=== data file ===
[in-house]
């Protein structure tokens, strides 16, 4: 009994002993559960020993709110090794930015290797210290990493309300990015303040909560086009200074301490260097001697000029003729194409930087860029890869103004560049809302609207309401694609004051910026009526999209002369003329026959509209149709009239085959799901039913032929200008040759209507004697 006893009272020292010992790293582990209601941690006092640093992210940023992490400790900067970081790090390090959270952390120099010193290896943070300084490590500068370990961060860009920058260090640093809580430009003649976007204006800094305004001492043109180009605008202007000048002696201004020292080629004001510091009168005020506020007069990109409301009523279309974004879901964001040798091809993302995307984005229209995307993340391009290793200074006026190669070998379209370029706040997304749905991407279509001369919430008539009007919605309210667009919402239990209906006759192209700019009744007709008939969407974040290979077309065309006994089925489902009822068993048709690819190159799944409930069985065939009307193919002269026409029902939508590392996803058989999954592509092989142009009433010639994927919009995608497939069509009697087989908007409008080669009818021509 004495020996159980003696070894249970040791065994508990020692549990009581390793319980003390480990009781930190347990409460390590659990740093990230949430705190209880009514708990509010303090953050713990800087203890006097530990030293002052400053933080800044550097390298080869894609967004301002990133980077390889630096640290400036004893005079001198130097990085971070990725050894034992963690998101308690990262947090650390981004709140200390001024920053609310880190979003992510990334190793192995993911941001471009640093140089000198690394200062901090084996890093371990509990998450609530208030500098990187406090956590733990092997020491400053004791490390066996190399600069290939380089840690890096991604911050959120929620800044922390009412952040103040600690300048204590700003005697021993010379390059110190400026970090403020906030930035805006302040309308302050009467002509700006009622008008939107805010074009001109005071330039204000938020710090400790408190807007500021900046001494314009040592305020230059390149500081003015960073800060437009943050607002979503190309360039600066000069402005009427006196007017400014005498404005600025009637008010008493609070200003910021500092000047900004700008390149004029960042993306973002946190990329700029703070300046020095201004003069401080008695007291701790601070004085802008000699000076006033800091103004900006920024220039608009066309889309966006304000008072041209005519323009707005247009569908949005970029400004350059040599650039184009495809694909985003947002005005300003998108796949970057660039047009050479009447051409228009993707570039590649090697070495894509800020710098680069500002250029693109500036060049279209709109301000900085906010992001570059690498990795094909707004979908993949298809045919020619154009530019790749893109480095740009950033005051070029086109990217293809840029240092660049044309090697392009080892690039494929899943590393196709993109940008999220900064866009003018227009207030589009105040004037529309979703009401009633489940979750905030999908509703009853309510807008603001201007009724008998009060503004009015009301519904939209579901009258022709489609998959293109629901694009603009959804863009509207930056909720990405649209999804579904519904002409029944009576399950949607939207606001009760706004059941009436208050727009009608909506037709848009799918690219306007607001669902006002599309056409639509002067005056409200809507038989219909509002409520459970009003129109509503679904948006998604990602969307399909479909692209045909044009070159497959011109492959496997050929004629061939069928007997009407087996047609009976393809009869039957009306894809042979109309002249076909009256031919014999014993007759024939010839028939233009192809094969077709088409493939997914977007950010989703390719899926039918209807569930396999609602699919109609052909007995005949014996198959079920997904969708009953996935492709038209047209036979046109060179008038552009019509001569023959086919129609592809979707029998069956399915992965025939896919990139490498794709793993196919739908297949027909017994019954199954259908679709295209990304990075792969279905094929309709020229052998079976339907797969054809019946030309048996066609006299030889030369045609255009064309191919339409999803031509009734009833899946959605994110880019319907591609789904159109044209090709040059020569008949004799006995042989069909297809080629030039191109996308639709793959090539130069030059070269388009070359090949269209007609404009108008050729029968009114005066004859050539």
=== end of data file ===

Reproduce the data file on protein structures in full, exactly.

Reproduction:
[in-house]
């Protein structure tokens, strides 16, 4: 009994002993559960020993709110090794930015290797210290990493309300990015303040909560086009200074301490260097001697000029003729194409930087860029890869103004560049809302609207309401694609004051910026009526999209002369003329026959509209149709009239085959799901039913032929200008040759209507004697 006893009272020292010992790293582990209601941690006092640093992210940023992490400790900067970081790090390090959270952390120099010193290896943070300084490590500068370990961060860009920058260090640093809580430009003649976007204006800094305004001492043109180009605008202007000048002696201004020292080629004001510091009168005020506020007069990109409301009523279309974004879901964001040798091809993302995307984005229209995307993340391009290793200074006026190669070998379209370029706040997304749905991407279509001369919430008539009007919605309210667009919402239990209906006759192209700019009744007709008939969407974040290979077309065309006994089925489902009822068993048709690819190159799944409930069985065939009307193919002269026409029902939508590392996803058989999954592509092989142009009433010639994927919009995608497939069509009697087989908007409008080669009818021509 004495020996159980003696070894249970040791065994508990020692549990009581390793319980003390480990009781930190347990409460390590659990740093990230949430705190209880009514708990509010303090953050713990800087203890006097530990030293002052400053933080800044550097390298080869894609967004301002990133980077390889630096640290400036004893005079001198130097990085971070990725050894034992963690998101308690990262947090650390981004709140200390001024920053609310880190979003992510990334190793192995993911941001471009640093140089000198690394200062901090084996890093371990509990998450609530208030500098990187406090956590733990092997020491400053004791490390066996190399600069290939380089840690890096991604911050959120929620800044922390009412952040103040600690300048204590700003005697021993010379390059110190400026970090403020906030930035805006302040309308302050009467002509700006009622008008939107805010074009001109005071330039204000938020710090400790408190807007500021900046001494314009040592305020230059390149500081003015960073800060437009943050607002979503190309360039600066000069402005009427006196007017400014005498404005600025009637008010008493609070200003910021500092000047900004700008390149004029960042993306973002946190990329700029703070300046020095201004003069401080008695007291701790601070004085802008000699000076006033800091103004900006920024220039608009066309889309966006304000008072041209005519323009707005247009569908949005970029400004350059040599650039184009495809694909985003947002005005300003998108796949970057660039047009050479009447051409228009993707570039590649090697070495894509800020710098680069500002250029693109500036060049279209709109301000900085906010992001570059690498990795094909707004979908993949298809045919020619154009530019790749893109480095740009950033005051070029086109990217293809840029240092660049044309090697392009080892690039494929899943590393196709993109940008999220900064866009003018227009207030589009105040004037529309979703009401009633489940979750905030999908509703009853309510807008603001201007009724008998009060503004009015009301519904939209579901009258022709489609998959293109629901694009603009959804863009509207930056909720990405649209999804579904519904002409029944009576399950949607939207606001009760706004059941009436208050727009009608909506037709848009799918690219306007607001669902006002599309056409639509002067005056409200809507038989219909509002409520459970009003129109509503679904948006998604990602969307399909479909692209045909044009070159497959011109492959496997050929004629061939069928007997009407087996047609009976393809009869039957009306894809042979109309002249076909009256031919014999014993007759024939010839028939233009192809094969077709088409493939997914977007950010989703390719899926039918209807569930396999609602699919109609052909007995005949014996198959079920997904969708009953996935492709038209047209036979046109060179008038552009019509001569023959086919129609592809979707029998069956399915992965025939896919990139490498794709793993196919739908297949027909017994019954199954259908679709295209990304990075792969279905094929309709020229052998079976339907797969054809019946030309048996066609006299030889030369045609255009064309191919339409999803031509009734009833899946959605994110880019319907591609789904159109044209090709040059020569008949004799006995042989069909297809080629030039191109996308639709793959090539130069030059070269388009070359090949269209007609404009108008050729029968009114005066004859050539």